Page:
Home Improvement Stack Exchange is a question and answer site for contractors and serious DIYers. Join them; it only takes a minute:

Sign up
Here's how it works:
  1. Anybody can ask a question
  2. Anybody can answer
  3. The best answers are voted up and rise to the top

I'm going to be building a workbench, so I've been 'screw shopping.' I need some explanation on the sizing of screws when they are advertised as (example) 6 x 3/4". I know that 3/4" is the length of the screw, but what does the 6 mean?

share|improve this question
up vote 49 down vote accepted

"6" is a #6-size screw. Screw gauges are a measure of the head size and shaft size, and are roughly linear but not quite a 1:1 relationship (a #8 screw is a little less than twice the diameter of a #4 screw). There isn't a good system for converting gauge to a calibrated measurement, so you're best off consulting a table like this: http://hingedummy.info/screwinfopage2.htm

Screws have three basic measurements: gauge, threads per inch, and shaft length in inches. So, you may also see a measurement like 6-32 x 1 1/2". This means it's a #6 diameter, with 32 threads per inch (almost double the normal thread count as a standard wood screw) and an inch and a half long. When the middle number is absent (6 x 1 1/2"), the screw has the "normal" number of threads per inch for that size and type of screw (for #6 wood screws that's 18).

share|improve this answer
Good answer. Only thing I could add is that some "normal" thread screws can come in both fine and coarse thread varieties, so you could have "6 x 1 1/2" coarse" or "6 1 1/2" fine". – Tester101 Apr 23 '12 at 16:19
Fantastic explanation, thanks! – Calvin Allen Apr 23 '12 at 16:21
Also, I usually see screw gauges for sizes less than 1/4". Above that I see fractions. – Jay Bazuzi Apr 23 '12 at 21:06

The sites mentioned in previous answers are nice, but are not comprehensive. There are several different ways of measuring the diameter which is critical to understand based on the application. For example, for placing a screw in a tapped hole, the important diameter is the major diameter (the largest diameter around the shank including the threads). A chart with those measurements is given here: http://www.engineersedge.com/screw_threads_chart.htm along with explanations of the different measurements: https://en.wikipedia.org/wiki/Screw_thread#Diameters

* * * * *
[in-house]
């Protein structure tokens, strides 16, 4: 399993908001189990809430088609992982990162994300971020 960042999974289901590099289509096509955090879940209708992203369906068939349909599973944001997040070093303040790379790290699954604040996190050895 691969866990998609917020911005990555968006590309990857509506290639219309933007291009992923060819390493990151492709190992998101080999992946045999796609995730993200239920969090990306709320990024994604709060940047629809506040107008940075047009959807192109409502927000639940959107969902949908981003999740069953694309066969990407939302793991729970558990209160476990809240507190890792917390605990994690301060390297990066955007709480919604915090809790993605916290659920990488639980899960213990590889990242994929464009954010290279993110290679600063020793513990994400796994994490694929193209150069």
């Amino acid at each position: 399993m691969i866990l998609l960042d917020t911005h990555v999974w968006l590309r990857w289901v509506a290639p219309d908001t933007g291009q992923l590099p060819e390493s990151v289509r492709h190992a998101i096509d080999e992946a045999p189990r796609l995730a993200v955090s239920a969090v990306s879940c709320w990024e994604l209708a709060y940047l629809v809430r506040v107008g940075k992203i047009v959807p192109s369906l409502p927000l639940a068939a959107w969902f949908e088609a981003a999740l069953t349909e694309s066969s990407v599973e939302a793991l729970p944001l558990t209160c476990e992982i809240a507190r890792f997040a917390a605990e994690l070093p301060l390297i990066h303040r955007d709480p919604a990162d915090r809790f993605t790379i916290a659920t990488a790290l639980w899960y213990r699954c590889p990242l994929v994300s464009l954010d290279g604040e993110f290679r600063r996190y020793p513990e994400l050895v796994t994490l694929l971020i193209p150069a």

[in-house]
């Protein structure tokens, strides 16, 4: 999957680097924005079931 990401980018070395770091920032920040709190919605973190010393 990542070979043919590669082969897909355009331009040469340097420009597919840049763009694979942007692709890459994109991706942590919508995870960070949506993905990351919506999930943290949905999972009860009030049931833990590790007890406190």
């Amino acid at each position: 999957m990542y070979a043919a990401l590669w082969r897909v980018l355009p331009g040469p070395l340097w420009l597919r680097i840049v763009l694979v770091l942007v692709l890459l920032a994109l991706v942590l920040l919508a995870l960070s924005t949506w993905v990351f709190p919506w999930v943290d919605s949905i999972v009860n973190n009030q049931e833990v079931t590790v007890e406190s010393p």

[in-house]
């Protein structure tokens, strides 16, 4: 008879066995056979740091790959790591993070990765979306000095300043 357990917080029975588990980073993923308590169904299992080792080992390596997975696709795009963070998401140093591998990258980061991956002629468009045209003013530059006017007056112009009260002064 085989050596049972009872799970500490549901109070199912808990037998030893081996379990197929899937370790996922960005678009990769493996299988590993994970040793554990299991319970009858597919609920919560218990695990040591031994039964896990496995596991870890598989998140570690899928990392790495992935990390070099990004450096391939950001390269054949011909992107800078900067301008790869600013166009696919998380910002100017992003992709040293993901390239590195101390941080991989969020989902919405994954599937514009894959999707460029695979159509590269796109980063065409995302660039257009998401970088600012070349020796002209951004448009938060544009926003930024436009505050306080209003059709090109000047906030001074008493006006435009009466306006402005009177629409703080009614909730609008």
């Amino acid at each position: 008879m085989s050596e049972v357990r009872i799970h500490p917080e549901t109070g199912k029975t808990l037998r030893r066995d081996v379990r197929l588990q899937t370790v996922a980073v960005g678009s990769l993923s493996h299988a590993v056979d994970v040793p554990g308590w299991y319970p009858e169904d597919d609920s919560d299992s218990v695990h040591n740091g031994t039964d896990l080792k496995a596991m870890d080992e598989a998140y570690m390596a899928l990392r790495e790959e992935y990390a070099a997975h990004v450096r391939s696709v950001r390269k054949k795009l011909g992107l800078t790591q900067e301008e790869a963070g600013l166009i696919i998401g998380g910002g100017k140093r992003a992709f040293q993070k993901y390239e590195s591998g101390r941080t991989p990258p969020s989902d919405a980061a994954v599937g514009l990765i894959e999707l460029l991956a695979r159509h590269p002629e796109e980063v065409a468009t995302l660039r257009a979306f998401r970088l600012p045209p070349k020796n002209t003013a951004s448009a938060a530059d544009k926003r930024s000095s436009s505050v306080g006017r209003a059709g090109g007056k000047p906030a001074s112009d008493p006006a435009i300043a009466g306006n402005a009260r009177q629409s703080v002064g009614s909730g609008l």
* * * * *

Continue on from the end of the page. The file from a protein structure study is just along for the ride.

share|improve this answer

McMaster-Carr also has a good description of a lot of information concerning the many kinds of threaded fasteners available. http://www.mcmaster.com/#about-machine-screws/=h8mmn6

share|improve this answer
Good summary, but they omit PoziDrive and Hex-insert for the heads. – staticsan Apr 26 '12 at 6:56

Back in the last century when we were not sure of a screw's gauge, a reliable rule of thumb was to measure the diameter of the countersunk head in inches. Deduct from that measurement 1/16", and then count the number of 1/32" remaining. So a screw head with a diameter of 1/4" was a 6 gauge, 5/16" was an 8 gauge, 3/8" was a 10 gauge and so on.

share|improve this answer

You might find this table useful as well...

Screws explained, gauge, metric equiv., pilot holes and clearance holes

Disclaimer: I wrote the table after more than 30 years in trade (builder/carpenter).

share|improve this answer
Answers that link-only are generally frowned upon and will likely be removed. It looks like you have some good info here, could you include it directly in the answer? You can include the link in your profile if you want to promote your site. – Steven Jan 28 '15 at 2:12
Thanks Steven, table added and link removed. – handyman Jan 28 '15 at 8:57

6 refers to the size of the screw - diameter, threads, etc



share|improve this answer

The way I was shown was to measure across the screw head in1/16th's double it and take away 2. ie. if it is 5/16th's across double to 10 - 2 = 8

share|improve this answer

protected by Steven Jan 28 '15 at 2:13

Thank you for your interest in this question. Because it has attracted low-quality or spam answers that had to be removed, posting an answer now requires 10 reputation on this site (the association bonus does not count).

Would you like to answer one of these unanswered questions instead?

Not the answer you're looking for? Browse other questions tagged or ask your own question.